Remember the competition between Netscape Navigator and IE back in the 90’s?
Netscape was the first browser I used, I was in college, and while the computers at the library had installed both Netscape and IE, I personally liked the Netscape Navigator better. By 1999, Microsoft’s IE had approximately 99% of the market, only four years after its release. By then the original browser wars were ending, Netscape was already in a declining trend, and not even the antitrust charges against Microsoft could stop that.
Before the release of Mac OS X, Internet Explorer for Mac and Netscape were also the primary browsers in use on the Macintosh platform.
Unable to continue commercially funding their product’s development, Netscape responded by open sourcing its product, creating Mozilla. Mozilla struggled to attract developers for a few years, but by 2002 was a relatively large and stable suite of internet software. It was then when Mozilla 1.0 was released as well as a spinoff version of it which later became Firefox. A few years later Microsoft’s Internet Explorer reached a peak market share of more than 94%, but it has been declining ever since.
Google Chrome was released in 2008, and just a year later it was already gaining popularity, with an increasing but yet tiny market share.
Move forward ten years, and Google Chrome controls now over close to 60% of the browser market share while Microsoft’s browsers, IE and Edge have together, less than 10% of market share. Apple’s browser, Safari, which was released in 2007 is now the number two browser in the world, with 14.4% of the market share. Safari’s market share is probably the result of its iOS devices popularity like the iPhone and iPad.
Why do I think the browsers wars are here again? Well, Google’s Chrome has changed quite a bit and has since lost two of its main advantages, simplicity, and speed. Safari isn’t a popular browser, I find many MacOS users prefer Chrome or Firefox to browse the internet while using a MacBook, but the popularity of the iPhone and iPad has helped Apple’s Safari obtain and maintain a healthy market share for some years.
The reason I’m calling it a browser war is because Mozilla’s Firefox has been gaining popularity faster than ever with its most recent releases. Apparently, Mozilla has been paying attention to what most people are complaining about regarding the browsers they use. For example, most people (me included) will complain about Chrome’s declining speed and increasing use of memory resources, IE has lost respect amongst pro users, and while Edge is a considerable improvement over IE, it is a fast browser, and it has cool features, it just hasn’t gained any significant market share since its release in 2015.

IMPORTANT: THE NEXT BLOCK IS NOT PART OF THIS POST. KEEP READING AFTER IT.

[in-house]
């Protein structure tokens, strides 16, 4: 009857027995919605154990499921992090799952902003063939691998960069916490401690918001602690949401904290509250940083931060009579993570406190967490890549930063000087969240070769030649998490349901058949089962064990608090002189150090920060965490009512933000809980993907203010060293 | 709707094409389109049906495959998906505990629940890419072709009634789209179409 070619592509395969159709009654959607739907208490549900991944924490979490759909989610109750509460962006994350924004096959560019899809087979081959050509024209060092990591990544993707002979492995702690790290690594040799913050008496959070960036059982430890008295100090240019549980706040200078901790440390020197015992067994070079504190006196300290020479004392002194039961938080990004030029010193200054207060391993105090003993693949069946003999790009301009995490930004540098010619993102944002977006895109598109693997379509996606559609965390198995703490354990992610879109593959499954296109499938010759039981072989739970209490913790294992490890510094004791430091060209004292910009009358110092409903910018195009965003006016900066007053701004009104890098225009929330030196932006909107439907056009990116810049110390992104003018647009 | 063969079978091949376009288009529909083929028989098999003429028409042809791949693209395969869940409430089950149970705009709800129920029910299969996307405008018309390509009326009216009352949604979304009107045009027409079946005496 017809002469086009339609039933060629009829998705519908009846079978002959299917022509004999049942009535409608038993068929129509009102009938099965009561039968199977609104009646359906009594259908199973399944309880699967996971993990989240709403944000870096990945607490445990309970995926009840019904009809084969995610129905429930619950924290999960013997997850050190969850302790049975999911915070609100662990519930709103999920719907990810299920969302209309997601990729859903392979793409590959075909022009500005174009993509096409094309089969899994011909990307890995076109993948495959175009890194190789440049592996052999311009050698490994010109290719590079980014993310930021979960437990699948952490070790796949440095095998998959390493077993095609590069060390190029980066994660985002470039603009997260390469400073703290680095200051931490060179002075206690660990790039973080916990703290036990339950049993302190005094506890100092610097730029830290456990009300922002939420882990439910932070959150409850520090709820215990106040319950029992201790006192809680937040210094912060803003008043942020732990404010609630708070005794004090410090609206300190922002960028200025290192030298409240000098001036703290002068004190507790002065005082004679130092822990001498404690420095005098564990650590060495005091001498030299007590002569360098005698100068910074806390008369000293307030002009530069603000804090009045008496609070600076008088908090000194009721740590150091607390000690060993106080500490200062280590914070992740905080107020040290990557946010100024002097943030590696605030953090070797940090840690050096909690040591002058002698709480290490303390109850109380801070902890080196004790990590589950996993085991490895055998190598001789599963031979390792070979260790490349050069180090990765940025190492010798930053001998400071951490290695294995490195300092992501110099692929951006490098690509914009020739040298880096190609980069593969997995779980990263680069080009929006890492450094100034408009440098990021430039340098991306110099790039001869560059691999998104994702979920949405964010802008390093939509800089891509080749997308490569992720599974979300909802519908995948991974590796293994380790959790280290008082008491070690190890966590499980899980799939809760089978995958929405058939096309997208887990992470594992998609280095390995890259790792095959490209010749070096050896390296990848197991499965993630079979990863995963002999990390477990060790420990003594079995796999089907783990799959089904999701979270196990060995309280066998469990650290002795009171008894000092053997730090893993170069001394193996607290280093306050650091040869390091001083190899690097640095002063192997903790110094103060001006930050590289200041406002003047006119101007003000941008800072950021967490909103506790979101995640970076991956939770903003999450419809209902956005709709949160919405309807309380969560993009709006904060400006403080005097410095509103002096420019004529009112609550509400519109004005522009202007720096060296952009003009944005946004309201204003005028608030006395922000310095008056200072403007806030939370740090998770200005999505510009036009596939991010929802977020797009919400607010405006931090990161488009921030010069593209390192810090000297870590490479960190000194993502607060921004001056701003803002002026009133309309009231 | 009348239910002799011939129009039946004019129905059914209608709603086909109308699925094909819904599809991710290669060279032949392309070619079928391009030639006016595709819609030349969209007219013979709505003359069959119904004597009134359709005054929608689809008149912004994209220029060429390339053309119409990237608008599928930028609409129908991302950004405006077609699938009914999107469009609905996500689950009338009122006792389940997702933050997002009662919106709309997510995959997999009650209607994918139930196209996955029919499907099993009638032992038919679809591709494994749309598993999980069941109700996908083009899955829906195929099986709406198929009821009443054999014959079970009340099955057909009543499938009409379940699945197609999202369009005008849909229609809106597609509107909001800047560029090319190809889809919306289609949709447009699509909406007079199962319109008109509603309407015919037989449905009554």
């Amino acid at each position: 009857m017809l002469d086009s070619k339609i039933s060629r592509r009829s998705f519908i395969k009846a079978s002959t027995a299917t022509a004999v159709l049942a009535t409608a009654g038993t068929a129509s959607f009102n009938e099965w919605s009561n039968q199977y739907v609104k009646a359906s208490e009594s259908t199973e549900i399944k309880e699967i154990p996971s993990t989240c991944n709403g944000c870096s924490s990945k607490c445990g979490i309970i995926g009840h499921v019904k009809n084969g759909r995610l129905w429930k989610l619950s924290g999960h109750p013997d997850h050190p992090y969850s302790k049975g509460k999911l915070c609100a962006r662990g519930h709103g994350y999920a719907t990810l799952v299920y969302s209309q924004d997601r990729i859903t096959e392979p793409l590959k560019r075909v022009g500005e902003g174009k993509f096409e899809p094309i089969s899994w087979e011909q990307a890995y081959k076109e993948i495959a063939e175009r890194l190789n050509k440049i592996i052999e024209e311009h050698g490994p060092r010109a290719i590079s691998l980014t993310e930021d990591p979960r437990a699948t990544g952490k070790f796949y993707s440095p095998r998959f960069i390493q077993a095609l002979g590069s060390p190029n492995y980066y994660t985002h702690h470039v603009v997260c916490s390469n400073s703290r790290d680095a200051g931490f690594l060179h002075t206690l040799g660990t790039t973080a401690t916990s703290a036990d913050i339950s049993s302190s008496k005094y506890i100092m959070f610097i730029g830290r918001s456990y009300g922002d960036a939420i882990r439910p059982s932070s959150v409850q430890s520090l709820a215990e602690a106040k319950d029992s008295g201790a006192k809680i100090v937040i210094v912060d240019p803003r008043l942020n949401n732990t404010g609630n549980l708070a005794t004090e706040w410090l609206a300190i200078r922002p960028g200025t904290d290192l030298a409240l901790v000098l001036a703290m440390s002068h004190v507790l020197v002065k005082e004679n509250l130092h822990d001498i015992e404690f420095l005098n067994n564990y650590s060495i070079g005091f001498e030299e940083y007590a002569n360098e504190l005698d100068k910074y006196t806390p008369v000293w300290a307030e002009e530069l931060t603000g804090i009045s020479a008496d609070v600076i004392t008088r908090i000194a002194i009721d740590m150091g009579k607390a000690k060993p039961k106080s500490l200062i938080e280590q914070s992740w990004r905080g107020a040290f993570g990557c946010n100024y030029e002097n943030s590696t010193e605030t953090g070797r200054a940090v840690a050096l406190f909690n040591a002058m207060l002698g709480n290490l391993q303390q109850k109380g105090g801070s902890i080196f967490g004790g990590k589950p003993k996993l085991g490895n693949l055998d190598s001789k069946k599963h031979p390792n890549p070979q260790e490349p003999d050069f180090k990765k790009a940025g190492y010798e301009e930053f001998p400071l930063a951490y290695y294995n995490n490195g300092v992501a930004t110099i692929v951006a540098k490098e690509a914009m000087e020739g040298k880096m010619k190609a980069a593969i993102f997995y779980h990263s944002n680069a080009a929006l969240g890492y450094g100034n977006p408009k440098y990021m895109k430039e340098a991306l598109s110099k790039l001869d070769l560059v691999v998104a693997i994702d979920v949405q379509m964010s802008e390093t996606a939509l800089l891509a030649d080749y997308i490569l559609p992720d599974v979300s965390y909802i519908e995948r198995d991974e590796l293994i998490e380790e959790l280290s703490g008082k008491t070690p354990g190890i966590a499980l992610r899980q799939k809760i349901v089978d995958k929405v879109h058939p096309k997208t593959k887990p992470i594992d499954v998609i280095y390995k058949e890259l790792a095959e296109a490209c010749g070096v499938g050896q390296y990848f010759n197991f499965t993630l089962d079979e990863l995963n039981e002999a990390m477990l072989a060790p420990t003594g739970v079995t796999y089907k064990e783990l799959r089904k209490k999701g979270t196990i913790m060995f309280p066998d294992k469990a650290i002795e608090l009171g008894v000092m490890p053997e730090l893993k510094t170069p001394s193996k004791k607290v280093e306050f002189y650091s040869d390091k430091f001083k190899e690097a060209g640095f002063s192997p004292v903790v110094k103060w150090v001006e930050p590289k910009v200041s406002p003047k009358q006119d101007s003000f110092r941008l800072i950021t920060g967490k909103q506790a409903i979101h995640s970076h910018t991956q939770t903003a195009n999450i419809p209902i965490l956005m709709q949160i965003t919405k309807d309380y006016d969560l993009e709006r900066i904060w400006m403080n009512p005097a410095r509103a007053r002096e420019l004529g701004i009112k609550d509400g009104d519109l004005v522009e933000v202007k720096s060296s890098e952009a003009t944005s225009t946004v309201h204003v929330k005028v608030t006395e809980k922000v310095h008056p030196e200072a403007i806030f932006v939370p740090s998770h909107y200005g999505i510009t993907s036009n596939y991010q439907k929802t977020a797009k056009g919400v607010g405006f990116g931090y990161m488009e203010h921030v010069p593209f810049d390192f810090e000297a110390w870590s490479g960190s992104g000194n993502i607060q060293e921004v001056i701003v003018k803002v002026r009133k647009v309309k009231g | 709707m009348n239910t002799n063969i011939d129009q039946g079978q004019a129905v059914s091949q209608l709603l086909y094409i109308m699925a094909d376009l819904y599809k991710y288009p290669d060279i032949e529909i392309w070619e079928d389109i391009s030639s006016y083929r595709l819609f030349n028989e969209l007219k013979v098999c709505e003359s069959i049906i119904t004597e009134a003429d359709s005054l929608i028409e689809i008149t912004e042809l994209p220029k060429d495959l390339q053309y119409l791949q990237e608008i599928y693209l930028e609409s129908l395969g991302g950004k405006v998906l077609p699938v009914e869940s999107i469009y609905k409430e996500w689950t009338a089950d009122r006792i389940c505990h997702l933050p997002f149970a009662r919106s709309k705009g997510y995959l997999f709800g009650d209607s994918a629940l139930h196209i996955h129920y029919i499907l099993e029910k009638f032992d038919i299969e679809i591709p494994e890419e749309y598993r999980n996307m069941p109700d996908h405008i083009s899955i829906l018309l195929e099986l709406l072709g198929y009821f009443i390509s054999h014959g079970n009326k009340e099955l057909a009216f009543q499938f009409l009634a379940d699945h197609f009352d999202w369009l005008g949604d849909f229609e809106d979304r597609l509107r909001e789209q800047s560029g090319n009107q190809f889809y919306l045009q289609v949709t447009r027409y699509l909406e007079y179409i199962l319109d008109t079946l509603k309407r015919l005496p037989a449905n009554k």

Also worth noticing, Chrome continues to be the most popular browser thanks to the Android platform. I feel most people (perhaps non-technical people) don’t even know what browser they are using on their phones, they just use whatever their phone/tablet comes with. And this explains, at least in part, the larger market share for Chrome and also Safari as the chart below shows.
I personally have switched to Firefox recently, and I am pleased with the results. It is visibly faster, the user interface is cleaner, has some privacy features built in such as tracking protection, and it’s just a user-friendly open-source browser that receives regular updates – with the Mozilla Foundation boasting that it uses 30 percent less memory than Chrome –What’s not to like?
Google released Chrome Canary for the Mac yesterday and as a user of both Mac and PCs I am very glad they did, it has been expected for a while by all the developers and early adopters who work with Macs. Google made available Canary to Windows last year.
What is it
Google Chrome Canary is the pre-dev build of Chrome, it is intended for developers and users who need and enjoy testing new versions and don’t get bothered by some bugs or unstable features. This is not a stable release, it is basically Google Chrome’s nightly build and it probably includes bugs, new untested code, and some experiments! Chrome Canary offers the same set of precautions as the beta and developer builds. The Canary build is less stable, but it will be used to test even newer features than the other builds, including the developer build which already include features that are only included in the beta build once these test correctly. Sigue leyendo →